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Message 2133573 - Posted: 7 Mar 2024, 20:45:00 UTC
Last modified: 7 Mar 2024, 20:45:45 UTC

I've used them all at once myself (capsules, boosters and harnesses), but when carrying a single baby/toddler/infant it is recommended that they use the centre point as it offers the greater protection for them in side impact collisions.
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Message 2133582 - Posted: 8 Mar 2024, 0:37:25 UTC - in response to Message 2133553.  

Why do authorities approve such tech?

You assume there is an authority with power to disapprove.
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Message 2133693 - Posted: 10 Mar 2024, 3:17:31 UTC

MiTM phishing attack can let attackers unlock and steal a Tesla
Update: Title and content updated to clarify this is MiTM phishing attack conducted using a Flipper Zero but it could be performed by other devices.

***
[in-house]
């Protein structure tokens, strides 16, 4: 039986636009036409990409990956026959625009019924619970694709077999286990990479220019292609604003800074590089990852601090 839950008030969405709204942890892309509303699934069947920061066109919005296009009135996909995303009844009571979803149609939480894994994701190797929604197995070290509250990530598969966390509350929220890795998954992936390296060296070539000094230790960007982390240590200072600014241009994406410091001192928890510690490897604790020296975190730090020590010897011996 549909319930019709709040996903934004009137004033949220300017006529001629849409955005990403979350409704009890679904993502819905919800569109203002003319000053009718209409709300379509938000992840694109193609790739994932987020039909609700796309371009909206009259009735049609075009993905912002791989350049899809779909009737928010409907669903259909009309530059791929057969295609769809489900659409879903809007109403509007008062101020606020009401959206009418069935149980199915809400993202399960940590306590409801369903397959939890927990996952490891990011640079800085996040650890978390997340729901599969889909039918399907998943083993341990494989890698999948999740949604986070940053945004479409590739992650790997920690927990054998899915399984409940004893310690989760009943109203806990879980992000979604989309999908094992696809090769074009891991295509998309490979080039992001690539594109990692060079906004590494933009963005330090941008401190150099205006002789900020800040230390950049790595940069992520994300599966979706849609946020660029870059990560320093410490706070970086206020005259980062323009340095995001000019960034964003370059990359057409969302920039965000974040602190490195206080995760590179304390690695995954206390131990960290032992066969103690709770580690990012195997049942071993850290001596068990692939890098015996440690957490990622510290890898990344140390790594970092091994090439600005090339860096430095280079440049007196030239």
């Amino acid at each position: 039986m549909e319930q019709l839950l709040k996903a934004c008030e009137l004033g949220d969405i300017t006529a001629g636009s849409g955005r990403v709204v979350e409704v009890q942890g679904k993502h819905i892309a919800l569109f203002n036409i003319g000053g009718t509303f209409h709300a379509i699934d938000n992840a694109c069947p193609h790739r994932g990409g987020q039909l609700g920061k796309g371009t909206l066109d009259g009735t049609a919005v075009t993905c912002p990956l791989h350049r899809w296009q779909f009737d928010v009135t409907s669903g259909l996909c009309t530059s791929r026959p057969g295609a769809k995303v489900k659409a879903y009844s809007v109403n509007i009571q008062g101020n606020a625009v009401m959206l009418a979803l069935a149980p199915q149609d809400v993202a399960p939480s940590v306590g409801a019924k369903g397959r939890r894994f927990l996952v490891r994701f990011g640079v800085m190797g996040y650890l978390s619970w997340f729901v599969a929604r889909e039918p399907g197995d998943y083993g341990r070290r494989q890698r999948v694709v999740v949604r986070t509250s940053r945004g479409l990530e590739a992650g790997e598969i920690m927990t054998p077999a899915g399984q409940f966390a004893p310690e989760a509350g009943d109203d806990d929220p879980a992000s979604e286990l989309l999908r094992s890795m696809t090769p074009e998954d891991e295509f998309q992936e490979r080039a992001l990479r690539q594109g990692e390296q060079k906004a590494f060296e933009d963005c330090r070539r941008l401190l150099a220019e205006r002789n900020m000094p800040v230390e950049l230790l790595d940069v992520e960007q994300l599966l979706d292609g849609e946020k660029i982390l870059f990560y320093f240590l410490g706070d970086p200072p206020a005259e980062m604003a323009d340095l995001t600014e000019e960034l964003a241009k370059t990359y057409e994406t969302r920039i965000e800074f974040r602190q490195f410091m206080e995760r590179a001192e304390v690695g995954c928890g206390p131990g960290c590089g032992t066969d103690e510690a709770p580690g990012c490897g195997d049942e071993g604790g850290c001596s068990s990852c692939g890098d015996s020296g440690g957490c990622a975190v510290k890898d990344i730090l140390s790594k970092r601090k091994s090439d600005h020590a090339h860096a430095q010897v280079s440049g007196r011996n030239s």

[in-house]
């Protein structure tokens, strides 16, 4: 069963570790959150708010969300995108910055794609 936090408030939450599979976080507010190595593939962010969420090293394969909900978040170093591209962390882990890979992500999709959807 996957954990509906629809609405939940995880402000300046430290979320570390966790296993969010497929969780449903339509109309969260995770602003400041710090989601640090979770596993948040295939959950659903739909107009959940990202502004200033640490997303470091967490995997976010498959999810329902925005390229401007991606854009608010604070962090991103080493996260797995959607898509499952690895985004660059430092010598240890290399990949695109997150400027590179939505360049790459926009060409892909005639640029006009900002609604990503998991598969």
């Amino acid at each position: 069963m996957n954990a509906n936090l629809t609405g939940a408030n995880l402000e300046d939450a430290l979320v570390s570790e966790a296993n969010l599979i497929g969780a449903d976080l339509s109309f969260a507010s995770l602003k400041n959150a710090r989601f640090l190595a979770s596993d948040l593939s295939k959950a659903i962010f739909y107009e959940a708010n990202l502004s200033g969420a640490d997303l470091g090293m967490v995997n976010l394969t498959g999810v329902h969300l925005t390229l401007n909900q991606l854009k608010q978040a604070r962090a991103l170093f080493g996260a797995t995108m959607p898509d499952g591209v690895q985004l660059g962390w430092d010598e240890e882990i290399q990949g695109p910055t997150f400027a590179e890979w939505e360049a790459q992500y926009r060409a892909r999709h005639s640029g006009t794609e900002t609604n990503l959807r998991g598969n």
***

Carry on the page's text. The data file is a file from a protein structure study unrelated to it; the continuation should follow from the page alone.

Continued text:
Researchers demonstrated how they could conduct a Man-in-the-Middle (MiTM) phishing attack to compromise Tesla accounts, unlocking cars, and starting them.

The researchers reported their findings to Tesla saying that linking a car to a new phone lacks proper authentication security. However, the car maker determined the report to be out of scope.

While the researchers performed this phishing attack using a Flipper Zero, it could easily be done with other devices, such as a computer, a Raspberry Pi, or Android phones.
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Message 2133746 - Posted: 11 Mar 2024, 18:08:57 UTC

A question I have is why are we not hearing hybreds having battery fires like pure evs are?
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Message 2133772 - Posted: 12 Mar 2024, 2:30:19 UTC - in response to Message 2133746.